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The Evidence-based Pursuit of Radical Life Extension

  • Pete Estep
Chapter
Part of the Palgrave Studies in the Future of Humanity and its Successors book series

Abstract

Aging and resultant death appear to be universal features of life on our planet. It was once thought that simple organisms might live indefinitely, or at least escape the demise we see so clearly in higher organisms, but recent careful tests have shown that even single-celled microbes such as bacteria age and die (Stewart et al. 2005). They display increased probability or risk of mortality with time (under essentially unchanging conditions), which is a common phenomenological definition of aging. At present, it appears that individuals of every species that has been investigated with sufficient rigor will decline and experience increased mortality risk over time.1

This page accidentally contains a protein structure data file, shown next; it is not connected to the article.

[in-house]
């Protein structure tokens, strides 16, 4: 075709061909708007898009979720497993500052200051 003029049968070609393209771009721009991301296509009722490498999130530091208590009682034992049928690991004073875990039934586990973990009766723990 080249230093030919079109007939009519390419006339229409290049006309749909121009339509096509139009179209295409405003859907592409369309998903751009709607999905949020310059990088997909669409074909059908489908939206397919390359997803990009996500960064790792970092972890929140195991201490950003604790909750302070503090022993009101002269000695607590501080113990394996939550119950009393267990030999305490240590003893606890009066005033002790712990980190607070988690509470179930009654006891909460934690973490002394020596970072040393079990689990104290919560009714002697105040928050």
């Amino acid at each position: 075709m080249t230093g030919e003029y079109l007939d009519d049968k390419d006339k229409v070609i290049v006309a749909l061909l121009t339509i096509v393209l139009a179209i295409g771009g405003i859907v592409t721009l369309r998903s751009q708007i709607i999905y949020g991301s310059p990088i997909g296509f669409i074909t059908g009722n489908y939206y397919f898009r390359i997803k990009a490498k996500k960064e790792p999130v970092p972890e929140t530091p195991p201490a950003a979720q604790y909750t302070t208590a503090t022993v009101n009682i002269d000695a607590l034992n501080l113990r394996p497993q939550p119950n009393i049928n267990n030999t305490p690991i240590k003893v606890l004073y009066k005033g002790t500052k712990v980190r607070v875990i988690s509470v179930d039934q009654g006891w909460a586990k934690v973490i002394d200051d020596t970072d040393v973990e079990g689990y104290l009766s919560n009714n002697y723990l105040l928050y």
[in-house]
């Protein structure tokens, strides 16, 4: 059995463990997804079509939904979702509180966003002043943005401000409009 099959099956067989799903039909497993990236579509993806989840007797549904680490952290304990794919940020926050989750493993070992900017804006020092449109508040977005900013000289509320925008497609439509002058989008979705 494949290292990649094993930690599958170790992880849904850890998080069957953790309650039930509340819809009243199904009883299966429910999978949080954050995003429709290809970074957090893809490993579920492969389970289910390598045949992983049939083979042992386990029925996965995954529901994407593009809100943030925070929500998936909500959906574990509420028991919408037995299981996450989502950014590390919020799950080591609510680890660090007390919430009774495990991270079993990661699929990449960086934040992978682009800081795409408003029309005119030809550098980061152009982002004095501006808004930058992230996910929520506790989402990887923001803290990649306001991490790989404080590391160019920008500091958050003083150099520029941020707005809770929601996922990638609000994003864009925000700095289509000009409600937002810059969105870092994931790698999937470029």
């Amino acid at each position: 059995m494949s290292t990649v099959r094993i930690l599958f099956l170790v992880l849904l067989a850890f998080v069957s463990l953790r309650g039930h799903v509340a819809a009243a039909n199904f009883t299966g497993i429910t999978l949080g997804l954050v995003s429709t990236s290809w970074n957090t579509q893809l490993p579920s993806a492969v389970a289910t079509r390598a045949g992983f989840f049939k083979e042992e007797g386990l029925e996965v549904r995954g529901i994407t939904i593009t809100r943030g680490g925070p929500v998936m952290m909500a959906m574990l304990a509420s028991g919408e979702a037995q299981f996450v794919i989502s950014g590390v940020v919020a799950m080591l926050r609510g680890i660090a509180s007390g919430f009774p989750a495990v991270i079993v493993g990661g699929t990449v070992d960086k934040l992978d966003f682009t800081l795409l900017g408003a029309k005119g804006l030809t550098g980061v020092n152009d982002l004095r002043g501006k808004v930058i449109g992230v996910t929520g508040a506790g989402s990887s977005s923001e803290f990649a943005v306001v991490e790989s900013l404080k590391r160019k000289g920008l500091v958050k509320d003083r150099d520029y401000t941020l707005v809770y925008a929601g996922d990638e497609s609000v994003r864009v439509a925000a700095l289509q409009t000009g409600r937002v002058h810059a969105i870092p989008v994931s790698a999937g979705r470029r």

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Copyright information

© Derek F. Maher and Calvin Mercer 2009

Authors and Affiliations

  • Pete Estep

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